On august 9, 2001 when president of the united states, George W. Bush announced that federal funds could be used only for research on some 60 stem cells lines in existence; Bishop Joseph Fiorenza, while responding on behalf of the united states conference of catholic bishops, termed Bush’s position as “morally unacceptable”. They argued that this funding would promote the destruction of human embryonic life. Bishop Fiorenza further argued that the embryo posses the status and rights similar to any human being. The considered morally wrong to engage in research practices that involved injuring some human beings in the guise of helping others. However, the main controversy about embryonic stem cell research revolves around the status of the early embryo, which is destroyed when trying to obtain stem cells (Fiorenza, Bishop Joseph A, august 9, 2001).
The Catholic Church further views early embryos as human beings and those deserve full human status and rights. to counter these belief of the catholic church researcher say that there is no scientific backing to the idea that embryo’s are human beings, they feel that since the embryonic stem cells do not have the central nervous system (CNS), the brain, the spine, organs and even individuality they do not qualify to be called human beings. Additionally, scientists define a cell as “a functional unit of an organ.” a newly fertilized cell has the ability of becoming any organ since a cell is capable of multiplying, growing, dividing, mutating and even destroying itself in the process of development (Geron ethics advisory board, 1999). Therefore a cell cannot be called a human being but can be seen as only a part of the process that may lead to formation of a human being. Equally, a cell does not have a personality, indeed a cell can be any organ and nobody can know which organs it can be it can be an eye cell, brain cell, a muscle cell, a heart cell or any human cell you can think of and therefore if this cell can be used to save those people languishing in “incurable” diseases, then we have no reason the oppose but instead support wholly.
Scientists argue that a disease like Parkinson’s disease, which is affecting many old people may find a cure if stem cell research suceeds.this disease as taken the lives of many who could have been cured key among them being, Pope John Paul II the former leader of the Catholic Church and Ronald Reagan the former president of the United States. Scientists feel that the church is dogmatic and does not allow flexibility.
They feel that a cell after fertilization can split and become twins, triplets or quadruplets why do not they criminalize it on ethical grounds since they may be identical which also happens in human cloning. The other question that they want the catholic church to answer is where research shows that in the process of urination proteins that coats cells are lost especially on the part of women, is that not loss of life? Since In-vitro fertilization (IVF) is a stem cell therapy and thousands of embryonic stem cells used in the process are discarded, are the beneficiaries of IVF sinners? If the church can be able to answer the questions then their arguments will be justified. On the other hand, bone marrow transplant and replacements which are highly supported worldwide, the Catholic Church included, are forms of stem cell replacement, why does the church also withdraw its support from the bone marrow replacement since it is also destruction of life.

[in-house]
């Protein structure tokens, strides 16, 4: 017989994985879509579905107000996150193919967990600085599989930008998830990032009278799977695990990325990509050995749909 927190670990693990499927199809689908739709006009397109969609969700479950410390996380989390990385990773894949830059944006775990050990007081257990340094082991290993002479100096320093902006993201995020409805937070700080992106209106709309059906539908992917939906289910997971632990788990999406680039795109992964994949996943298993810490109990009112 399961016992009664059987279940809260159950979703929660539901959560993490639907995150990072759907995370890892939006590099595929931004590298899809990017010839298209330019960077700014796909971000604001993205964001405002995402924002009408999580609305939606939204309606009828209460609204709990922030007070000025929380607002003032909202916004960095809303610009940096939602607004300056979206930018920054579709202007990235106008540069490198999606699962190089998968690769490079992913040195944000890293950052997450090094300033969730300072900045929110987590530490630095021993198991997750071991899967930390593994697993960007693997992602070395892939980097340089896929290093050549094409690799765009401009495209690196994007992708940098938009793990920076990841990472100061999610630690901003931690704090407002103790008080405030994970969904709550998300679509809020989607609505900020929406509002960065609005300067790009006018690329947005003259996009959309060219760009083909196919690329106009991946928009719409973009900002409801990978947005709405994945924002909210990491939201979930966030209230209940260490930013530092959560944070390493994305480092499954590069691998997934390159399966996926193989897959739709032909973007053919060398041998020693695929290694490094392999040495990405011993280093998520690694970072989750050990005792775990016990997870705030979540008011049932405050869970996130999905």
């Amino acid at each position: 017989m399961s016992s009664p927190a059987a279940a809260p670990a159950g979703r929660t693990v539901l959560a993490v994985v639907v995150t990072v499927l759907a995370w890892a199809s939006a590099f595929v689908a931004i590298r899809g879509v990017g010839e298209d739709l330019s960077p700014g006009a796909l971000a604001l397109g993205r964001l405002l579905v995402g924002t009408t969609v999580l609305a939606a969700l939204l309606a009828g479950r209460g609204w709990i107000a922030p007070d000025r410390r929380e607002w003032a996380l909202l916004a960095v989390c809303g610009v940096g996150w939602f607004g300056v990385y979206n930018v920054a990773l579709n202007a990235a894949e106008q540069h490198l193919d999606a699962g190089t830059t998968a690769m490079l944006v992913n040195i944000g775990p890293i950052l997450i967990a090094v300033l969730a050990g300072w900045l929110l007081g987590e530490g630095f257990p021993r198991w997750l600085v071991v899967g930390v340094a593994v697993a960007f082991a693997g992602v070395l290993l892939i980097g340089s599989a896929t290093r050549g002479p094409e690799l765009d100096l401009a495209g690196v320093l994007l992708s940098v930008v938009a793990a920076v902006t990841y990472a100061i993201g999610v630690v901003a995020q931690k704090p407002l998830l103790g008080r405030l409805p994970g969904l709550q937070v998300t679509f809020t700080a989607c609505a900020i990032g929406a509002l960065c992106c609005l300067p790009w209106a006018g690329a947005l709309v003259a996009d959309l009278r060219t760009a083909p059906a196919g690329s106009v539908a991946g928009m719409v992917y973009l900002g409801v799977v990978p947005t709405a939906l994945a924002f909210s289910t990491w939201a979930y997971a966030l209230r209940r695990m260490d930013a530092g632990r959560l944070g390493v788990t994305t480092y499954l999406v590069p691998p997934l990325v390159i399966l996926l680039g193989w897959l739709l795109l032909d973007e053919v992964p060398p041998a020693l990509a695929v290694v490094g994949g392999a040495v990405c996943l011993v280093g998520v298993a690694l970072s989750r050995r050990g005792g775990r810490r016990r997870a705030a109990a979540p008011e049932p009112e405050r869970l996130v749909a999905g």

On the other hand, the Catholic Church accords full human status and rights to the early embryo, they say that from the moment the zygote has been formed, it assumes the unconditional respect that is morally due to any human in his bodily and spiritual totality. The human being is to be respected and treated as a person from the moment of conception and therefore from that same moment its rights as a person must be recognized key among them being the inviolable right of every guiltless human being to life. They further belief that a human being is a composite of a body and soul which is a direct creation of God. Thus a complete human person starts when the bodily matter given by the parents becomes ensouled during fertilization.
“Donum vitae” states that first, fertilization represents the beginning of a new human life very different from that of the parents. Second the genetic composition of the new being “genome” is assembled during fertilization and these sets of genes will determine the personality of the human being developed and will influence the individual traits of the product. Third the biological identity of the embryo is already constituted in the zygote resulting from fertilization. However, scientists disagree with the church on biological grounds, first the early embryo can split to form identical twins or triplets or more, thus providing an evidence that the early embryo is a cell which can be any organ and has a potential of becoming a human being and that immediate ensoulment occurs at fertilization as argued by the catholic church is obsolete. This is because a soul is an individual reality and each being posses one soul. Equally, separate and genetically distinct embryo’s which would become fraternal twins fuse during the early stages of development to form one embryo and thus underscoring the belief that the cell posses a soul.
Fiorenza, Bishop Joseph A, (august 9, 2001) “catholic bishops criticize bush policy on
Policy on embryo research”, http://www.nccbuscc.org/comm/archinex/2001/01-142.htm
Shannon, Thomas A. and Cahill, Lisa sowle, 1988. Religion and Artificial Reproduction–
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Green Ronald M. 2001. The human embryo research debates; New York oxford
Geron ethics advisory board (1999) “Research with Human embryonic stem cells. Ethical
Considerations” Hastings center report 29, 31-6
Benedict Ashley (2001).Health Care Ethics, A Catholic Analysis